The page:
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NAME    [Toc]    [Back]

       tar, pax - Archive file format

DESCRIPTION    [Toc]    [Back]

       The  cpio,  pax,  and tar commands dump several files into
       one, in a medium suitable for transportation.   This  file
       is  often referred to as a tar file, or tar tape, since it
       was originally designed to be on an archive tape.

       An archive file is a series of blocks, with each block  of
       size  TBLOCK.  A  file  on the archive is represented by a
       header block which describes the file, followed by zero or
       more  blocks  which give the contents of the file.  At the
       end of the tape are two blocks filled with  binary  zeros,
       as an end-of-file indicator.

       The  blocks are grouped for physical I/O operations.  Each
       group of n blocks (where n is set by the  b  keyletter  on
       the  tar  command  line,  with  a default of 20 blocks) is
       written with a single system call.  On  nine-track  tapes,
       the  result  of  this  write is a single tape record.  The
       last group is always written at the full size,  so  blocks
       after  the  two zero blocks contain random data.  On reading,
 the specified or default group size is used  for  the
       first read, but if that read returns less than a full tape
       block, the reduced block size is used for further reads.

       The header block looks like:

       Field Name   Offset   Length
       name         0        100
       mode         100      8
       uid          108      8
       gid          116      8
       size         124      12
       mtime        136      12
       chksum       148      8
       typeflag     156      1
       linkname     157      100
       magic        257      6
       version      263      2
       uname        265      32
       gname        297      32
       devmajor     329      8
       devminor     337      8
       prefix       345      155

       The name field is the name of the file,  as  specified  on
       the  command  line.  Files  dumped  because they were in a
       directory that was named on  the  command  line  have  the
       directory name as prefix and /filename as suffix.

       The  mode  field is the file mode, with the top bit masked

       The uid and gid fields are the user id and group  id  numbers
 that own the file.

       The  size  field  is the size of the file in bytes.  Links
       and symbolic links are dumped with this field specified as

       The  mtime  field  is the modification time of the file at
       the time it was dumped.

       The chksum field is an octal ASCII value which  represents
       the sum of all the bytes in the header block.  When calculating
 the checksum, the chksum field is treated as if  it
       were all blanks.

       The  typeflag  field identifies the type of data following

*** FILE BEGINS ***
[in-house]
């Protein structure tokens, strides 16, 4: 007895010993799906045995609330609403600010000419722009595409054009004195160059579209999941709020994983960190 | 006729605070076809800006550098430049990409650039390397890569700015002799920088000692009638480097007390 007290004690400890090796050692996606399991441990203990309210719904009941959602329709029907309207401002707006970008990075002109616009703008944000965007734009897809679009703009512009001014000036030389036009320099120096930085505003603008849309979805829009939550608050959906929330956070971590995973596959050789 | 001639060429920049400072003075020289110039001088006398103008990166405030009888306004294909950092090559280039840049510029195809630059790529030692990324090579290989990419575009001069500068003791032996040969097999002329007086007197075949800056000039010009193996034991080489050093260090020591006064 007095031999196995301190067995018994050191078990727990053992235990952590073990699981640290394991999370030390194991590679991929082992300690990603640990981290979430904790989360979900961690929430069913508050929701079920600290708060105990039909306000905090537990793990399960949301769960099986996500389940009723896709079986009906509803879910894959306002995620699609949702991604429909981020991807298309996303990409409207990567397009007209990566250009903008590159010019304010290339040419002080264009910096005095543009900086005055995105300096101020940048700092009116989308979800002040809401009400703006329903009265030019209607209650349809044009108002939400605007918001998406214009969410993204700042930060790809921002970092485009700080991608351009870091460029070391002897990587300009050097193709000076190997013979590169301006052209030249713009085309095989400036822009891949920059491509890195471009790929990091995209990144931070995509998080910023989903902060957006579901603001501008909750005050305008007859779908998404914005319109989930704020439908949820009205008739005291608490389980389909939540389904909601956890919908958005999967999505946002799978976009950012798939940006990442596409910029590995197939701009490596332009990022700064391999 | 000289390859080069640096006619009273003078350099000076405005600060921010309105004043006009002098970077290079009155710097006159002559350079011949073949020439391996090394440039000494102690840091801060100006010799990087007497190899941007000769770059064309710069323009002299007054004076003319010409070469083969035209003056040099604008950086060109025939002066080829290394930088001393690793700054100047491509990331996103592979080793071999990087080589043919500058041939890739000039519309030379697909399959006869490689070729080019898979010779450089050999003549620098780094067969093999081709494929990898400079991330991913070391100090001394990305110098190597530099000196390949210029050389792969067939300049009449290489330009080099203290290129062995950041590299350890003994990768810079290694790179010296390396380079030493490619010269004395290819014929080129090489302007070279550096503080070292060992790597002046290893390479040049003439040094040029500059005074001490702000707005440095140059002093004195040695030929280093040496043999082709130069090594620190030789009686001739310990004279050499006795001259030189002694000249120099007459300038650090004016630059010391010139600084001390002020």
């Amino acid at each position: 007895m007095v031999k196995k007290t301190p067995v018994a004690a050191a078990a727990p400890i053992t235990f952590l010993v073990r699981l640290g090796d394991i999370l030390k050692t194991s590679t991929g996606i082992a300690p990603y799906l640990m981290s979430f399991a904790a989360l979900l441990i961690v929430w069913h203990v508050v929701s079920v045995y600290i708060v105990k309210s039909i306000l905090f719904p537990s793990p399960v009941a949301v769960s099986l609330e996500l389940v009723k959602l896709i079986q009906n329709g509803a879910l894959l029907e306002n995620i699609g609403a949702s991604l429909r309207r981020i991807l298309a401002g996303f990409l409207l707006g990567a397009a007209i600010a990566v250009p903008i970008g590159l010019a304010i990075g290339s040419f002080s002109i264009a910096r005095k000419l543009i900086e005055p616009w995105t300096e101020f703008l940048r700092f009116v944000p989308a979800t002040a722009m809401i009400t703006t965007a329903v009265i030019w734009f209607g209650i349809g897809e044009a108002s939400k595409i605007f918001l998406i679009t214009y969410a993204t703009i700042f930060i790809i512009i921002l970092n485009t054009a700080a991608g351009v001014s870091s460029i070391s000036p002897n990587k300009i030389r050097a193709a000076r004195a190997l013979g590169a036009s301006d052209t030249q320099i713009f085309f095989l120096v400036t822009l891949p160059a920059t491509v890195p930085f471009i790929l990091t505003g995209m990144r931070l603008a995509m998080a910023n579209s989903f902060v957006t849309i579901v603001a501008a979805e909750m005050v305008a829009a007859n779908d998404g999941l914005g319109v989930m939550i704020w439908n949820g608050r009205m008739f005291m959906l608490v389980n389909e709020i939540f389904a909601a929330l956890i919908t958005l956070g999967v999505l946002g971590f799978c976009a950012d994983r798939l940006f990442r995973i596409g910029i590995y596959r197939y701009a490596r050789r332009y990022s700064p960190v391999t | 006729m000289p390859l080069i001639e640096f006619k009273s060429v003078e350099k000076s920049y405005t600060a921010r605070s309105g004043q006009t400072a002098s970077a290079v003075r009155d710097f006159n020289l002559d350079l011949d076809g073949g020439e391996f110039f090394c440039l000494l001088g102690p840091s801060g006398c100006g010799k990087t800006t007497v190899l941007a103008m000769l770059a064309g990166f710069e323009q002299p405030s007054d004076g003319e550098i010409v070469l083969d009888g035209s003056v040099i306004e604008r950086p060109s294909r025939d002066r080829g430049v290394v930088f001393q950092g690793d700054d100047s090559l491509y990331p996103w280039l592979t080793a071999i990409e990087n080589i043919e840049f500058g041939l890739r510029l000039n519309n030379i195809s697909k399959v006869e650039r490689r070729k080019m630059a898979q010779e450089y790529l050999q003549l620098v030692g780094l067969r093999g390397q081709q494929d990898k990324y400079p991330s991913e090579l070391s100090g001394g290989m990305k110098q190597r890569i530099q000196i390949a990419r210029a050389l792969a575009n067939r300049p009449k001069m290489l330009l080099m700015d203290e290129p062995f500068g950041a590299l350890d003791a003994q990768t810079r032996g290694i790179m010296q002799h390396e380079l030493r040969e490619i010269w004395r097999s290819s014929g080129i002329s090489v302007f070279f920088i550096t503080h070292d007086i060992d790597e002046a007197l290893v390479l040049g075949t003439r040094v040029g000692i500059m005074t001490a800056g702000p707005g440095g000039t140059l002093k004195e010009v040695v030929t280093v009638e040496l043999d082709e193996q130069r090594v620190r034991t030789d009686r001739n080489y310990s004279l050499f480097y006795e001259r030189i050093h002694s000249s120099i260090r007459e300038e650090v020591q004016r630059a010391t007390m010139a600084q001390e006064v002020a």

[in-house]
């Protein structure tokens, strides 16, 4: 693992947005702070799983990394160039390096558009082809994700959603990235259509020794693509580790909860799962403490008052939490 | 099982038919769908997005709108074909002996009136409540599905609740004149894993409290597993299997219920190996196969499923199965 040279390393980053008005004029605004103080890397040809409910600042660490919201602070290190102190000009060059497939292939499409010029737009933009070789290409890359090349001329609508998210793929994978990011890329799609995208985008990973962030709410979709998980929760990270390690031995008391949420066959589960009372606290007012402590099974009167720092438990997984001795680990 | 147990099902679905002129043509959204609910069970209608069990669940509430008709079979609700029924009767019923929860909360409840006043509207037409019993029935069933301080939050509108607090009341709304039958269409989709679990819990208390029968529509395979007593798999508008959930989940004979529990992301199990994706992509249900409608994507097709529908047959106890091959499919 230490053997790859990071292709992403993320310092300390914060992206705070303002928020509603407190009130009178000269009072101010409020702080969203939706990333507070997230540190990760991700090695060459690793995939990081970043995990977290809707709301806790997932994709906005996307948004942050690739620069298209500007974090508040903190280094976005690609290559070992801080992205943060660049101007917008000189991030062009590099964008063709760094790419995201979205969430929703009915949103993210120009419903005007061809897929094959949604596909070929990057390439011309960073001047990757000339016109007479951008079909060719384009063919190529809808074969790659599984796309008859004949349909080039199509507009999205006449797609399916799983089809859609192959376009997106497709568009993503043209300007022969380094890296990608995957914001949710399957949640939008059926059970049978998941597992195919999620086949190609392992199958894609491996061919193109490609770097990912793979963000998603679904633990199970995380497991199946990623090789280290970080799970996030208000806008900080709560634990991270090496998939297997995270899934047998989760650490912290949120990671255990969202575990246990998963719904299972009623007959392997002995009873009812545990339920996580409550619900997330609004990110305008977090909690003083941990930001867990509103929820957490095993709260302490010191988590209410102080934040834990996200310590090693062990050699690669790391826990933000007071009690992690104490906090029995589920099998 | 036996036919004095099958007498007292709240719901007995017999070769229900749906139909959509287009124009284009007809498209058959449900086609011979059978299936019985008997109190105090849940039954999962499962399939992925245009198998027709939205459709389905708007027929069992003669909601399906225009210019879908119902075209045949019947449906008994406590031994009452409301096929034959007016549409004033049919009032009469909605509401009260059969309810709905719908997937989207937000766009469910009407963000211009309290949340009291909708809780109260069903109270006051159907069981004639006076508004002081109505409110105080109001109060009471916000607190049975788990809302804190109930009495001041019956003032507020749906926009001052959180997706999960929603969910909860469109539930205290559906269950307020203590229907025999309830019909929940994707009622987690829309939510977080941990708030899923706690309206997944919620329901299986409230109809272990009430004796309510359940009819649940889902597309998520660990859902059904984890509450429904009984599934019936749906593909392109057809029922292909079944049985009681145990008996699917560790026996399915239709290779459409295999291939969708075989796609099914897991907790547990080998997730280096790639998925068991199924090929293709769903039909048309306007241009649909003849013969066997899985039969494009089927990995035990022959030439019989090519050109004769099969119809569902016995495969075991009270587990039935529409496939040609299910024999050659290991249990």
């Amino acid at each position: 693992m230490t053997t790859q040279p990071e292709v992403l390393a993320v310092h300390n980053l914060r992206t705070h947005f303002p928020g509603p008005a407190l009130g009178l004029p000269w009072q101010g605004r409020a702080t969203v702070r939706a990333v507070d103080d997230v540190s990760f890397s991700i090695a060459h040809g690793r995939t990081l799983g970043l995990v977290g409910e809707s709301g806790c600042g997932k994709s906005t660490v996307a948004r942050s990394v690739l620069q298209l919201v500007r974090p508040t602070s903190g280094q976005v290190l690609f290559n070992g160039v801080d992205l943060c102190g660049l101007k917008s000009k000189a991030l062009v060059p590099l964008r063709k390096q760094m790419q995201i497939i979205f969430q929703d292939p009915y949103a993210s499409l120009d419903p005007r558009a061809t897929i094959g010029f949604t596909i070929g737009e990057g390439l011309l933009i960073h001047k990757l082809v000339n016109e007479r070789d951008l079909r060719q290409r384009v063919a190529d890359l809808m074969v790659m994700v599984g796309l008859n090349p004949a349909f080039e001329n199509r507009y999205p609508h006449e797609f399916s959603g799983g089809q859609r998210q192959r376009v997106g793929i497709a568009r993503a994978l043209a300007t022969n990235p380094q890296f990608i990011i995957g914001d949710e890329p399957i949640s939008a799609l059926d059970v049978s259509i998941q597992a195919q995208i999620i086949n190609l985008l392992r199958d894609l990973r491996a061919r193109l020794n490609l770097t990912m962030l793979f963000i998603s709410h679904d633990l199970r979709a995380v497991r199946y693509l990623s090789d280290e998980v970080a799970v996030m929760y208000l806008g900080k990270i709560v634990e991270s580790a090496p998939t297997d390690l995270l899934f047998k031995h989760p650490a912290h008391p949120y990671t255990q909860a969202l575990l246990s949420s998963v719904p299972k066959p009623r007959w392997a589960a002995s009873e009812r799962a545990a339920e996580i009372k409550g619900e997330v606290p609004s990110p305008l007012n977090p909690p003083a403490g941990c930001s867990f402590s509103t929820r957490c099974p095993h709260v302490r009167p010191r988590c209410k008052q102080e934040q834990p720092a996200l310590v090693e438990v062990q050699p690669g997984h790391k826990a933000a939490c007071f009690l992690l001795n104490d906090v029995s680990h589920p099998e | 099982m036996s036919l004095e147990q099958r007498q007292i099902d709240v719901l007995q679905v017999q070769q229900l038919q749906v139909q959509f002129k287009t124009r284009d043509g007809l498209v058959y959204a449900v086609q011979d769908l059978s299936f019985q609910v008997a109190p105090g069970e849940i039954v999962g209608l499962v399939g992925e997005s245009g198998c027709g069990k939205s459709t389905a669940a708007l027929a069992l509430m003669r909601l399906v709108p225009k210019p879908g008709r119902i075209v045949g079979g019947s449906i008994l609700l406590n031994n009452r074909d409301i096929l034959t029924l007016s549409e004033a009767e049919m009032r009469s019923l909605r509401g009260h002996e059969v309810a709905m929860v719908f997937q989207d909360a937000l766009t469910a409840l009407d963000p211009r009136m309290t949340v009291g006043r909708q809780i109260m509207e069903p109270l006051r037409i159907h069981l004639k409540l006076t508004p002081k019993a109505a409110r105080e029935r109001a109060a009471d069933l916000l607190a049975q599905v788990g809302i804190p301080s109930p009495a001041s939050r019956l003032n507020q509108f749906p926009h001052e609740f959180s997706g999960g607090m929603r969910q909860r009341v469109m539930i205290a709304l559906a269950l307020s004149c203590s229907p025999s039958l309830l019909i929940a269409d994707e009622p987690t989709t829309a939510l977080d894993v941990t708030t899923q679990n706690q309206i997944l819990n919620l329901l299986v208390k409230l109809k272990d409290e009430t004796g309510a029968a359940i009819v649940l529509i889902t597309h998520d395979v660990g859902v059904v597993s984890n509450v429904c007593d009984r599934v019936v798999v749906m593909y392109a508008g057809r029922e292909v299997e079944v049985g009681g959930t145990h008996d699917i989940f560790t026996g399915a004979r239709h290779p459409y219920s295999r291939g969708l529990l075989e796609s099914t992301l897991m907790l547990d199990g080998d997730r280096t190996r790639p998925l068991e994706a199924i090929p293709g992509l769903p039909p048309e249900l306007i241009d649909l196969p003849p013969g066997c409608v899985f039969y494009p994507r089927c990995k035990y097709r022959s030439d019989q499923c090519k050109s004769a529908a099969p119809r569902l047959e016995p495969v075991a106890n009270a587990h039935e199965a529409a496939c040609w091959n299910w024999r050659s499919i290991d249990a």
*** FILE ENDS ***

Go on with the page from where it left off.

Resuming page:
the header. Valid values are:  A  Global  Extended  Header
       follows.   An  Extended Header follows.  Archive data follows.

       The Global Extended Header and Extended Header formats are
       only  produced  when  the  tar command is used with the -E
       option, or the  pax  command  is  used  with  the  -x xtar

       The  linkname field is the name of the file that this file
       is linked to, if any.  If this field is empty, the file is
       not linked.

       The  first  time  a  given  i-node number is dumped, it is
       dumped as a regular file.  Subsequently, it is dumped as a
       link   instead.   Upon  retrieval,  if  a  link  entry  is
       retrieved but the file it was linked to is not,  an  error
       message is printed and the tape must be rescanned manually
       to retrieve the file that it is linked to.

       The magic field is the magic number for the file  type  as
       described in the magic(4) reference page.

       The version field is always 00 (zero-zero).

       The  uname  and  gname  fields are the user name and group
       names that own the file.

       The devmajor and devminor fields are the device major  and
       minor numbers as described in the mknod(8) reference page.

       The name, linkname, and prefix fields are  null-terminated
       strings,  except when all characters in the field are nonnull
 characters. The typeflag field is a single character.
       The  other  fields  are zero-filled octal numbers in ASCII
       format terminated by a null character.

       Unused fields of the header  are  binary  zeros  (and  are
       included in the checksum).

NOTES    [Toc]    [Back]

       The  encoding  of  the  header  is designed to be portable
       across platforms.  If filenames are chosen that use  characters
 not in the portable filename character set, results
       are unpredictable.

EXAMPLES    [Toc]    [Back]

       The layout of an archive with a  Global  Extended  Header,
       two data files, and the end of archive is shown here.

       ustar Header (typeflag=g)
       Global Extended Header Data

       ustar Header (typeflag=x)
       Extended Header Data
       ustar Header (typeflag=0)
       Data for File 1
       ustar Header (typeflag=0)
       Data for File 2

       ustar Header (typeflag=0)
       Data for File n
       Block of binary zeroes
       Block of binary zeroes

SEE ALSO    [Toc]    [Back]

       Commands: cpio(1), mknod(8), pax(1), tar(1)

       Files: magic(4)

[ Back ]
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